“By 2012, 20 percent of businesses will own no IT assets.”1 While the need for hardware will not disappear completely, hardware ownership is going through a transition: Virtualization, total cost of ownership (TCO) benefits, an openness to allow users run their personal machines on corporate networks, and the advent of cloud computing are all driving the movement to reduce hardware assets.
While many IT departments haven’t yet fully embraced all the potential of cloud computing, there is a growing understanding that cloud computing can offer cost savings, including a reduction in capital expenses. Cloud computing also offers the ability to deliver critical business applications, systems, and services around the world with a high degree of availability, which enables a more productive workforce.
There are three primary deployment models for the cloud: public (resources provisioned and available over the Internet), private (internal provision of resources through intranet and virtualization), and hybrid (a combination of public and private models). Within these deployment models, different delivery services provide infrastructure, platform, and software delivery. Although there is also some confusion (and disagreement) about the parameters of these services—particularly given the ongoing evolution of the cloud—most of the industry recognizes three service delivery models:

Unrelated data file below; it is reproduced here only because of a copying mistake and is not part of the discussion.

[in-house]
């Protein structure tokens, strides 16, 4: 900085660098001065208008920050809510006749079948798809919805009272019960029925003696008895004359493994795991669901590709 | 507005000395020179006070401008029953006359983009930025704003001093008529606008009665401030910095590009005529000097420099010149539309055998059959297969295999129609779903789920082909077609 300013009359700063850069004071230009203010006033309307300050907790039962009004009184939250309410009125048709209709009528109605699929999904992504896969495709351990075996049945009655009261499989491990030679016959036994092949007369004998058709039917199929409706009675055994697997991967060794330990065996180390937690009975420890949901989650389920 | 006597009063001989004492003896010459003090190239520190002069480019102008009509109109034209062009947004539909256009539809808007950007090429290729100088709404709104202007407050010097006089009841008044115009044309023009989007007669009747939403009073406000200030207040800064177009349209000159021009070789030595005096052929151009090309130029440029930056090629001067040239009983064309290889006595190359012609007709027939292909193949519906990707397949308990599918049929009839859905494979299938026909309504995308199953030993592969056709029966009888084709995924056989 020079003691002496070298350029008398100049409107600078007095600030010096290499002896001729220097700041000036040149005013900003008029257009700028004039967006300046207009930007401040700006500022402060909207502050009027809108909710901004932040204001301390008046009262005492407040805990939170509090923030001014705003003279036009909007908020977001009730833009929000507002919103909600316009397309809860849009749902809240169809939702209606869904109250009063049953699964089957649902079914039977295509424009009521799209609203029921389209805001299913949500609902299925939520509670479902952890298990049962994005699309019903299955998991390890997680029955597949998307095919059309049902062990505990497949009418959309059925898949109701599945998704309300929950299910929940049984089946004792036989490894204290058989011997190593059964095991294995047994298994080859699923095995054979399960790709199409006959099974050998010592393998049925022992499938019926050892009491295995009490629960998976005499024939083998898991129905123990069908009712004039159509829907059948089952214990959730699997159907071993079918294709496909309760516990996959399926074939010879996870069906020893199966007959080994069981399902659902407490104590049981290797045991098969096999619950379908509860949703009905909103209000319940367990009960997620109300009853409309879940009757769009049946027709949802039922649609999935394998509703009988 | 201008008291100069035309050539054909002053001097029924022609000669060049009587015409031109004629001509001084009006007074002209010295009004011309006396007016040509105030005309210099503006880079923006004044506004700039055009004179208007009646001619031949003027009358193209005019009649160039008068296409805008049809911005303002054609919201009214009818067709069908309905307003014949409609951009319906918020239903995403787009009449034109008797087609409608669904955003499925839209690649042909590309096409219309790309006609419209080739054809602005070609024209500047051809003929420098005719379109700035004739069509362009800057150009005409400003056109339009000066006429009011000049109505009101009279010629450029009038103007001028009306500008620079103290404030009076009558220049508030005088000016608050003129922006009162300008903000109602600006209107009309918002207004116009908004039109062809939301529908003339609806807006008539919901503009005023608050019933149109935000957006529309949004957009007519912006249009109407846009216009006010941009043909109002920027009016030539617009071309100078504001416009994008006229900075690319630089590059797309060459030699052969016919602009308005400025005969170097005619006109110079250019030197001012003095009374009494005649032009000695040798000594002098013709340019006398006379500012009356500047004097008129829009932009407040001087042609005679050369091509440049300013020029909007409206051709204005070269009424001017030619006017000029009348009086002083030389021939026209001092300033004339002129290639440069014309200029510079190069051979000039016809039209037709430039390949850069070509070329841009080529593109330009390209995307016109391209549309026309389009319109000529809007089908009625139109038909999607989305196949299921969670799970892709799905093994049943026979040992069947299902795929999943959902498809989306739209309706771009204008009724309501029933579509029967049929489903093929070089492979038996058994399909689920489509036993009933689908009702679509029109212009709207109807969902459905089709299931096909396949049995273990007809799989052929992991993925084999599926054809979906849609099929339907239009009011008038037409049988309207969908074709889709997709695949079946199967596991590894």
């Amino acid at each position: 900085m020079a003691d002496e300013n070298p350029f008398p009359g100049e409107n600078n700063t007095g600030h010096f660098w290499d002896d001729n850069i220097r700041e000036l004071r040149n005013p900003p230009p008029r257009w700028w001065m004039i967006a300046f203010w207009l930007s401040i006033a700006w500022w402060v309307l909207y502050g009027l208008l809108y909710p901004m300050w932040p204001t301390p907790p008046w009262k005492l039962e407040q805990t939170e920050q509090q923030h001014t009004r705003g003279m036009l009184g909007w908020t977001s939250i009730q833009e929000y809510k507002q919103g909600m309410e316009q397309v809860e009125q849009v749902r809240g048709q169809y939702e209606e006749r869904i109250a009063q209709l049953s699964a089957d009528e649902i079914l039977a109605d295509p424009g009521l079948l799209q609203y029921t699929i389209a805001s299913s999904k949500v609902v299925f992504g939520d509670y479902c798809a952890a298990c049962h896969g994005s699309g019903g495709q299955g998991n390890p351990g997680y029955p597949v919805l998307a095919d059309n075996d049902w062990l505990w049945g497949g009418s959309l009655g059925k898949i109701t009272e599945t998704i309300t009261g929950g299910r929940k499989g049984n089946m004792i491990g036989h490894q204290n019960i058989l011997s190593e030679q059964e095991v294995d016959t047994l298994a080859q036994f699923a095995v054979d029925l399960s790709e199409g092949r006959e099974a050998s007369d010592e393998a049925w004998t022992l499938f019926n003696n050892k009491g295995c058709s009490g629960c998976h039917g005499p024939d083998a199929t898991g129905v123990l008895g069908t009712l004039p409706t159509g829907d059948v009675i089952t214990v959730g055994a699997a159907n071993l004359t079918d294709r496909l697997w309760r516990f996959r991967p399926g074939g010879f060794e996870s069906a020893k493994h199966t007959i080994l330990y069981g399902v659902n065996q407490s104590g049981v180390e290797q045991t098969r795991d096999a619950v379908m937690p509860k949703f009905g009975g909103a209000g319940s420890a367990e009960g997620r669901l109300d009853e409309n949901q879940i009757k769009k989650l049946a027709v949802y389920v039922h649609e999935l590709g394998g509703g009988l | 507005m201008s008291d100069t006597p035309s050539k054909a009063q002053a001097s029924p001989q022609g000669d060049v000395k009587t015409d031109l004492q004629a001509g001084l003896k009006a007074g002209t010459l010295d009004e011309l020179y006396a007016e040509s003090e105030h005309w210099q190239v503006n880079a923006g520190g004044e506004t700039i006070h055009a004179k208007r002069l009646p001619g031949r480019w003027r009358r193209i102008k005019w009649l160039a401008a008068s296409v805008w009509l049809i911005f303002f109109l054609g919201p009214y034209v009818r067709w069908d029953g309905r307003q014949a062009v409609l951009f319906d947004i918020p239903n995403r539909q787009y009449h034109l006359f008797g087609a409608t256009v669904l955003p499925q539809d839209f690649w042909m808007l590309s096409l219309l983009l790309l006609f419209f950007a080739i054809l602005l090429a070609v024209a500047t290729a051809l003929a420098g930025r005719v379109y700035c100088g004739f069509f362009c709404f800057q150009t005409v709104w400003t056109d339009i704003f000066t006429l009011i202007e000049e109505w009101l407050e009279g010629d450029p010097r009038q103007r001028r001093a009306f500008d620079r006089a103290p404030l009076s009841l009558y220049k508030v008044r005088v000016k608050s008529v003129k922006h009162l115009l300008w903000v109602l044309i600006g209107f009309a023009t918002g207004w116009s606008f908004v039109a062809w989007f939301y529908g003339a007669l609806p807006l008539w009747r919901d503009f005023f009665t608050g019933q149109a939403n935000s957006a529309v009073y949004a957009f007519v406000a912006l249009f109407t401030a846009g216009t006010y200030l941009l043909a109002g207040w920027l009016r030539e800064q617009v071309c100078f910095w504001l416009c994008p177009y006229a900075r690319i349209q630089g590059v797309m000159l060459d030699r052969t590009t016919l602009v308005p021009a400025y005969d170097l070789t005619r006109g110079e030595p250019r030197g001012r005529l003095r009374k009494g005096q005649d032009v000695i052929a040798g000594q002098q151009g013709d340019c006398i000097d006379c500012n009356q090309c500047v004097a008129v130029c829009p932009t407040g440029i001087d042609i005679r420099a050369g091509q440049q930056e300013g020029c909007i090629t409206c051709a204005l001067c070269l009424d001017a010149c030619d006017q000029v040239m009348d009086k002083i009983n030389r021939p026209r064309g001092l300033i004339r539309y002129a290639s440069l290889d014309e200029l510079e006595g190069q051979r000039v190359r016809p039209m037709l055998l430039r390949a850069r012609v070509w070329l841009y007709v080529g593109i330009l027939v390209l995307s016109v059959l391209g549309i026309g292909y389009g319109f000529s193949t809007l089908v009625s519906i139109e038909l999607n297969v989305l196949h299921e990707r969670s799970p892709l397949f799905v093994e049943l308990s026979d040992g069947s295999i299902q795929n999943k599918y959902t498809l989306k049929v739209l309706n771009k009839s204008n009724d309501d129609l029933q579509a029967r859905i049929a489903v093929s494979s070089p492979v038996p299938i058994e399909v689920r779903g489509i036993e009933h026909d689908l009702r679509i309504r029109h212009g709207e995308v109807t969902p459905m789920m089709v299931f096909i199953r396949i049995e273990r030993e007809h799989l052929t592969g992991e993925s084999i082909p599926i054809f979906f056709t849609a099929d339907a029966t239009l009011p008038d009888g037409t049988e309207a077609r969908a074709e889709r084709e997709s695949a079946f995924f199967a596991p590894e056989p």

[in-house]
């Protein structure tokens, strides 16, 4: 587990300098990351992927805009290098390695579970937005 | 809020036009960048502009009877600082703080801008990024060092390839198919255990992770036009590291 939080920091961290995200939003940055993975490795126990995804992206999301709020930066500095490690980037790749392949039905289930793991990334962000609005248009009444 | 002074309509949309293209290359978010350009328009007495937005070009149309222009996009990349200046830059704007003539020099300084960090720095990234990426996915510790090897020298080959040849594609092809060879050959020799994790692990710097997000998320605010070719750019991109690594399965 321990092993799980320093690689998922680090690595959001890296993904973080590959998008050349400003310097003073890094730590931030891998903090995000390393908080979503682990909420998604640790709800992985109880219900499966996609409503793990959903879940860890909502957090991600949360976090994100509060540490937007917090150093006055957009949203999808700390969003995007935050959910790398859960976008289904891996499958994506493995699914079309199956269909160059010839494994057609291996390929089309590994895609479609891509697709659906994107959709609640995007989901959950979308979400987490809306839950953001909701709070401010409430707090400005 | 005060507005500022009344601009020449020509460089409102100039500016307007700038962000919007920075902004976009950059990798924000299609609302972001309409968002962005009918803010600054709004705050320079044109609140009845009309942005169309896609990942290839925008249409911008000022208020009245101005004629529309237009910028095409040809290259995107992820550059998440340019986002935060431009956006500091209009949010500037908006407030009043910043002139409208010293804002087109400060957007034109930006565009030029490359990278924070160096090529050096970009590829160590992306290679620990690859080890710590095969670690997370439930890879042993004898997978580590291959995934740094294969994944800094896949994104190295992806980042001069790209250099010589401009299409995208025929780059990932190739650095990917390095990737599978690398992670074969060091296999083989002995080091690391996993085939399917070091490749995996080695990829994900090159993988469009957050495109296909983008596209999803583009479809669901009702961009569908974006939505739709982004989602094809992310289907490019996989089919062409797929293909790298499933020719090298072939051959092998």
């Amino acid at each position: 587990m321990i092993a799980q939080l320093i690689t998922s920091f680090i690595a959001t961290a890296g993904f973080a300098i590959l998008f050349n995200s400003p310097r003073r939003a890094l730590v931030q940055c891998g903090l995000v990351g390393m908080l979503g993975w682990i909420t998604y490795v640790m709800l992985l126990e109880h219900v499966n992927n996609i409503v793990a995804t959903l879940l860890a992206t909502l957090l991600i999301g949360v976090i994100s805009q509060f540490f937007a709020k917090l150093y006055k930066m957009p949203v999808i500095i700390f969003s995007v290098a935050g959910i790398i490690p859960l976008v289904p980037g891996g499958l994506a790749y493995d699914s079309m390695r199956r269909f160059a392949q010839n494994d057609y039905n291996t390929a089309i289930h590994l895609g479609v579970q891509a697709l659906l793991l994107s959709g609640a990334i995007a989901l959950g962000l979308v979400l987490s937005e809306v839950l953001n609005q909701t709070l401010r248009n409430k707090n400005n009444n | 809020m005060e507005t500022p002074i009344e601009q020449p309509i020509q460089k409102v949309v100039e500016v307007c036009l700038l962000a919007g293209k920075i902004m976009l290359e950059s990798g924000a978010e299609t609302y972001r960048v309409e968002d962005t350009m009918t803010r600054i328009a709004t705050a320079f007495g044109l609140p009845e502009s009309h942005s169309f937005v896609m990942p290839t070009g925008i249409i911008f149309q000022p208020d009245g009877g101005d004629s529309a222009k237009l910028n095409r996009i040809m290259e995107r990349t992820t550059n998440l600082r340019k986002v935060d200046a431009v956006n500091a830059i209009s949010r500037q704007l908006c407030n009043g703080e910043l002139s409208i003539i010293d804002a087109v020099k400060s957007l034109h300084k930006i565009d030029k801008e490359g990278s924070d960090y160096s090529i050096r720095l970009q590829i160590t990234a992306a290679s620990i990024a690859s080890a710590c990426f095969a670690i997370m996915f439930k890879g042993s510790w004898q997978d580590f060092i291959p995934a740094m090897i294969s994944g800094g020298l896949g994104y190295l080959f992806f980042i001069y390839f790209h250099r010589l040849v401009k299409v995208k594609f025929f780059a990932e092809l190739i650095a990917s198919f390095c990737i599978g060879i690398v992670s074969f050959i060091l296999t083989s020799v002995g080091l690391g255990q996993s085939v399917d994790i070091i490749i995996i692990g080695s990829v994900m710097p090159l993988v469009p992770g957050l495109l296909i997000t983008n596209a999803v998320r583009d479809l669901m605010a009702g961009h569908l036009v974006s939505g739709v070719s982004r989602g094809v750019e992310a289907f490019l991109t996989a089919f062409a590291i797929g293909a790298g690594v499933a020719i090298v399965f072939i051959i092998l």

Infrastructure as a Service (IaaS): IaaS delivers computing infrastructure as a service. Instead of purchasing hardware and other infrastructure components, customers use some form of virtualization to access outsourced resources. Because consumption is on an on-demand basis, costs directly reflect the amount of use.
Platform as a Service (PaaS): PaaS delivers computing and development platforms (for example, Microsoft .NET, Java EE, Google applications) as a service, giving users the ability to deploy and develop applications without significant hardware and software expense or management time. Since the deployment platform is very specific, like .NET, there might be limitations of the types of applications that might be supported. For instance, Google App Engine only supports applications written using Python while Heroku supports Ruby on Rails application development.
Software as a Service (SaaS): By delivering applications as a service, SaaS offers customers pre-packaged/pre-built applications through a standard web browser. With SaaS, customers can avoid the installation and management of software on their own computers and further benefit from centralized, automatic software updates as well as lower costs. Customers don’t need to dedicate valuable resources to software deployment or management.
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